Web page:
This site uses cookies to improve your experience. They are safe and secure and never contain sensitive information. For more information click here.

Case studies

Llanbedr CiW School, Powys - Month of the Military Child activity

Llanbedr CiW School, Powys - Month of the Military Child activity

Llanbedr CiW School is a small rural primary school that is situated in Powys and has a Service child in each class. The school support children with a child-centered approach, to focus on developing their independence, engagement, and enthusiasm. The school carried out several activities in April 2021 to celebrate the Month of the Military Child and the experiences of their Service children.

Case study completed by: 

Louise Edwards - Well Being Co-ordinator (Llanbedr CiW School, Powys) 

Caitlin Woodland – Regional School Liaison Officer for Service children in East Wales (Newport City Council and SSCE Cymru)

"It was a very important day for me."

Isabella, Service child, 4 years old

 

"It was great fun and exciting to tell all my friends about my Dad and all the things he does. I loved showing the class photographs of my Dad on the big screen."

Dylan, Service child, 6 years old

Which activities were carried out to celebrate the Month of the Military Child? 

As part of the suggested activity from SSCE Cymru for Month of the Military Child, the pupils of Llanbedr CiW School carried out several activities. These activities included:

  • The school used the Little TroopersArmed Forces and SSCE Cymru websites to find ideas to set the class-based activities.
  • With support from the well-being coordinator, each Service child created a Powerpoint presentation that highlighted their parent's role, their experiences of previous schools, how they moved away from friends, and the emotions they felt when starting a new school. The presentations included information and photographs given by their parents.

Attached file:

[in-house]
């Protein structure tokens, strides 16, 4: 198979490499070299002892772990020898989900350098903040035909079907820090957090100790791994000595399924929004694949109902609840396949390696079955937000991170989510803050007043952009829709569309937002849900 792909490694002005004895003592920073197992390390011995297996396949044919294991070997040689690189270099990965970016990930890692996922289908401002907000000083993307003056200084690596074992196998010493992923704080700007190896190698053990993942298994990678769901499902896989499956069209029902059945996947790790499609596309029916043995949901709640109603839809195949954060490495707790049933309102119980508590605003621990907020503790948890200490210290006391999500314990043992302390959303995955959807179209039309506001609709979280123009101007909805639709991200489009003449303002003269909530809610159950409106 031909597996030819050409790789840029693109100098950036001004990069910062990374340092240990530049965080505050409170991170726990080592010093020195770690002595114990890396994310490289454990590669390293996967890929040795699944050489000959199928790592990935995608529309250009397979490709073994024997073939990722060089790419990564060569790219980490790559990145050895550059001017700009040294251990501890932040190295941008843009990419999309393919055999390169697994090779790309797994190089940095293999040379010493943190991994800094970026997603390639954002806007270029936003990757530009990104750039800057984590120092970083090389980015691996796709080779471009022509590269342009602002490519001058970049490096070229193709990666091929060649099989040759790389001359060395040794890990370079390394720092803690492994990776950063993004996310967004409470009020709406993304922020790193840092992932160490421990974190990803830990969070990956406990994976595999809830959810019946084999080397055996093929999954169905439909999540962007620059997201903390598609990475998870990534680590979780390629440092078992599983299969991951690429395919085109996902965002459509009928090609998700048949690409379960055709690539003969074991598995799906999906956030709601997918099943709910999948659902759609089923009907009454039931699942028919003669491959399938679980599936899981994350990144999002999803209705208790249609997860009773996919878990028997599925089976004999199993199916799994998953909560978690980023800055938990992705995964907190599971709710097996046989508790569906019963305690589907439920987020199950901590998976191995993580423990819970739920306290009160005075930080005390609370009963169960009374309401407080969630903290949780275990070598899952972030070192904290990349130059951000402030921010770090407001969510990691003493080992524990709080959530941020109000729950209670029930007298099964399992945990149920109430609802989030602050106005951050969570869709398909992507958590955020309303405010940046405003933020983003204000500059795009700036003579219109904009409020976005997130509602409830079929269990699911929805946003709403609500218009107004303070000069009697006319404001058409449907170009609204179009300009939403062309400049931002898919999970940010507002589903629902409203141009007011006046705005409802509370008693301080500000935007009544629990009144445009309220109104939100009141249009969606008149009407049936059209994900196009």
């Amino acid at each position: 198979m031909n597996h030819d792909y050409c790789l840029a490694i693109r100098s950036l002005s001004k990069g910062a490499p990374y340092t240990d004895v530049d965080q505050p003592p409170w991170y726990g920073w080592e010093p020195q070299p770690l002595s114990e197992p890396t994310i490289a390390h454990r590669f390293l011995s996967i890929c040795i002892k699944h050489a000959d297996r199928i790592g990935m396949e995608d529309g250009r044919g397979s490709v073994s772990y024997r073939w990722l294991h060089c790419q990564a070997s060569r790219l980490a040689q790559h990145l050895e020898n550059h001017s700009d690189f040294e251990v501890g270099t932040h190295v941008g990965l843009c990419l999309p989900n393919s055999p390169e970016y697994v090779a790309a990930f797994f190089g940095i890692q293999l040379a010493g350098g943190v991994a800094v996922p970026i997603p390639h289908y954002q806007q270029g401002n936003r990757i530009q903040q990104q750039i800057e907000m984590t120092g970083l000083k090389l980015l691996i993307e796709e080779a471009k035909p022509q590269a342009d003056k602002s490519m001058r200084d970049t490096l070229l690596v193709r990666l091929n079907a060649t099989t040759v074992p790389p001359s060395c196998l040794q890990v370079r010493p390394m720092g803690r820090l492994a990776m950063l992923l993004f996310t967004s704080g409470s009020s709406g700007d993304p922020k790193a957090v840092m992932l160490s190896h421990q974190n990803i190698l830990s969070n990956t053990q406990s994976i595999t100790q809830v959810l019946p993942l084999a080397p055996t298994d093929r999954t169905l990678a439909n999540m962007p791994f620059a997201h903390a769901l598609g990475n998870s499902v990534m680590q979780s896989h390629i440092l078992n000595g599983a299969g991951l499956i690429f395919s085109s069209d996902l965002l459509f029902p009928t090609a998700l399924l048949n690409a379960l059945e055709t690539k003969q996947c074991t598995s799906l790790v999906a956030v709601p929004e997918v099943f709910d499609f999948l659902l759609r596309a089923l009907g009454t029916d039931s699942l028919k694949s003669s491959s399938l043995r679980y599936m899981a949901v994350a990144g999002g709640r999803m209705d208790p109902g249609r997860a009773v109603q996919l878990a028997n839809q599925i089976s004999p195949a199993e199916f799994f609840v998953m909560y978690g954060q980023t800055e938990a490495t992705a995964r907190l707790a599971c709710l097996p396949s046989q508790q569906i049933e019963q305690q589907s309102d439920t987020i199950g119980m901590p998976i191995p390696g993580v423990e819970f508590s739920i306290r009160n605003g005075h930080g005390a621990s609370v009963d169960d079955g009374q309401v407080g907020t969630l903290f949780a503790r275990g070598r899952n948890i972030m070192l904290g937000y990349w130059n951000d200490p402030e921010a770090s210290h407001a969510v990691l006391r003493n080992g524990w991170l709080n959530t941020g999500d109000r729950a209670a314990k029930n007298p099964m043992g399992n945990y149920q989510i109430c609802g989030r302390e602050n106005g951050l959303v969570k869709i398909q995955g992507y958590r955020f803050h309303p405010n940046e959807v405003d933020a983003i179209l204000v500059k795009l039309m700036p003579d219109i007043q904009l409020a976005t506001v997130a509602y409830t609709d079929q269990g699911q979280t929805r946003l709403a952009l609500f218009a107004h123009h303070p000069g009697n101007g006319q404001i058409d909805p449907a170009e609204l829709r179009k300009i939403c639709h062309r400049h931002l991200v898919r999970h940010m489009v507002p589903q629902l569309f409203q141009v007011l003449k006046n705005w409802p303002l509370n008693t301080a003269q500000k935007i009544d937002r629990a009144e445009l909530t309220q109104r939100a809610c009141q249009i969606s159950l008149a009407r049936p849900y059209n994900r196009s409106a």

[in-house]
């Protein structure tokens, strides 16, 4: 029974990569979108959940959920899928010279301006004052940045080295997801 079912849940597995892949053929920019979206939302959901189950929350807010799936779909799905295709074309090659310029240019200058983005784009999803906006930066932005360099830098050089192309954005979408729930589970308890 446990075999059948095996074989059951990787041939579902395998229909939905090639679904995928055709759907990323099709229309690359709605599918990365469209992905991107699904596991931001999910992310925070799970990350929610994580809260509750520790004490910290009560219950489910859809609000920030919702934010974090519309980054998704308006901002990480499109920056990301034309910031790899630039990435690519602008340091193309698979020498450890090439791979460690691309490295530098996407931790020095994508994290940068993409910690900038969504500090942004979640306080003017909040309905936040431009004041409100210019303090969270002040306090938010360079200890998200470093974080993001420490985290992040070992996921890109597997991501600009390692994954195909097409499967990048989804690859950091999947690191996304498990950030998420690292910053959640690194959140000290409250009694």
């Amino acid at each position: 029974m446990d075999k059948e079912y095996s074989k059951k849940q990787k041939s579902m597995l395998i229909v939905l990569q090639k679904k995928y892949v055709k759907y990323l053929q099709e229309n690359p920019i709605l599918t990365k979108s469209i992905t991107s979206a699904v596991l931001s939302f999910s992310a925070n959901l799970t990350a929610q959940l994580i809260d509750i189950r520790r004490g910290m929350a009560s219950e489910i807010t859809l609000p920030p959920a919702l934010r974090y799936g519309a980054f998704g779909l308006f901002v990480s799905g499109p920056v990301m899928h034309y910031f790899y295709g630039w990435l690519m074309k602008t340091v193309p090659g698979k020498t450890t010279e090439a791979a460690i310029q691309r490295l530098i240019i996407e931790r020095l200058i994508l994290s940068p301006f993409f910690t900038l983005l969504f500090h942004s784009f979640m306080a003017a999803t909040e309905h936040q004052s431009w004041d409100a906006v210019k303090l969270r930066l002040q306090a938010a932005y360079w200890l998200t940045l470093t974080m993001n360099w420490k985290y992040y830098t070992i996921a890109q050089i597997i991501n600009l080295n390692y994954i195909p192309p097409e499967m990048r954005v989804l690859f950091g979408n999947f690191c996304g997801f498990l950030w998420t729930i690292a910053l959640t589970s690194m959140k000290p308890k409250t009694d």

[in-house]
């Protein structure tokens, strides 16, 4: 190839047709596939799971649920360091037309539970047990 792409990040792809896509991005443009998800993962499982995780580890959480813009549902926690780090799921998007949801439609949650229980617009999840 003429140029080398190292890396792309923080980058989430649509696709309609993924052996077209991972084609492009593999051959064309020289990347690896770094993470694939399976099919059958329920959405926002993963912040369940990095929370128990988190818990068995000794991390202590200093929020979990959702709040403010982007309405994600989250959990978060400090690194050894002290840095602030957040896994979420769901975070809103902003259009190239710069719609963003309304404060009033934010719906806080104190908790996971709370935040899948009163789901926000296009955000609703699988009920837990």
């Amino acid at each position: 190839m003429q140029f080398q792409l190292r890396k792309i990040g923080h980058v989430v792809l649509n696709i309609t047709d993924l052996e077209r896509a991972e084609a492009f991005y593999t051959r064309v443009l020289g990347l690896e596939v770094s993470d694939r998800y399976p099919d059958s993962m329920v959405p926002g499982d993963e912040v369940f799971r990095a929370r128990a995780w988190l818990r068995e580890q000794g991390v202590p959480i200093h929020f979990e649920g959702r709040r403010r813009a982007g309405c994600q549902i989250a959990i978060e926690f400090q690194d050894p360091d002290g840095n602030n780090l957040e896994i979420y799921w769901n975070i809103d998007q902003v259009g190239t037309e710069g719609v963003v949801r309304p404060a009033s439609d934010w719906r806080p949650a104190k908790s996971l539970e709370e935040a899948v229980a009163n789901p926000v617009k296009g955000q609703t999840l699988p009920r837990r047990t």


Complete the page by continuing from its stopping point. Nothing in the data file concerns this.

• The Service children presented their Powerpoint to their peers. The class collected questions that were shared with the Service children’s families and then answered. This provided pupils with an opportunity to learn and better understand the Service children’s experiences.
  • The whole school wore something purple for the day. The class who wore the most purple had an extra ten minutes of playtime.
  • Key Stage 2 classes designed badges that might be suitable for Service children to wear. A competition was held to find the winning design.
  • Foundation Phase used their ICT and research skills to create fact files. They also created a variety of Armed Forces-inspired vehicles out of recycled materials.
  • The Nursery and Reception class created purple badges with a variety of images, including the seeded dandelion.
  • To share the information about the activities with pupils and families, the school provided information via the school newsletter, Schoop messages, and local community noticeboards. 

 What was the impact? 

The activities offered an opportunity for the Service children to share their stories and become fully integrated into the school as they joined the school during the Covid pandemic. It raised the staff and pupil’s awareness of Service children and the Armed Forces, by providing information of Service family life, the role of the Service parent, and how that may impact the Service child in the family.

"As the activities were delivered by our Service children, it really was through the eyes of the child and was so understandable and relatable. The fun activities provided an enjoyable and memorable day."

Louise Edwards, Wellbeing Co-ordinator

The school’s activity was featured in the local newspaper ‘Brecon and Radnor Express’, to promote the support for the Armed Forces community to the local community.

How will support be sustained for Service children to ensure long-term benefits?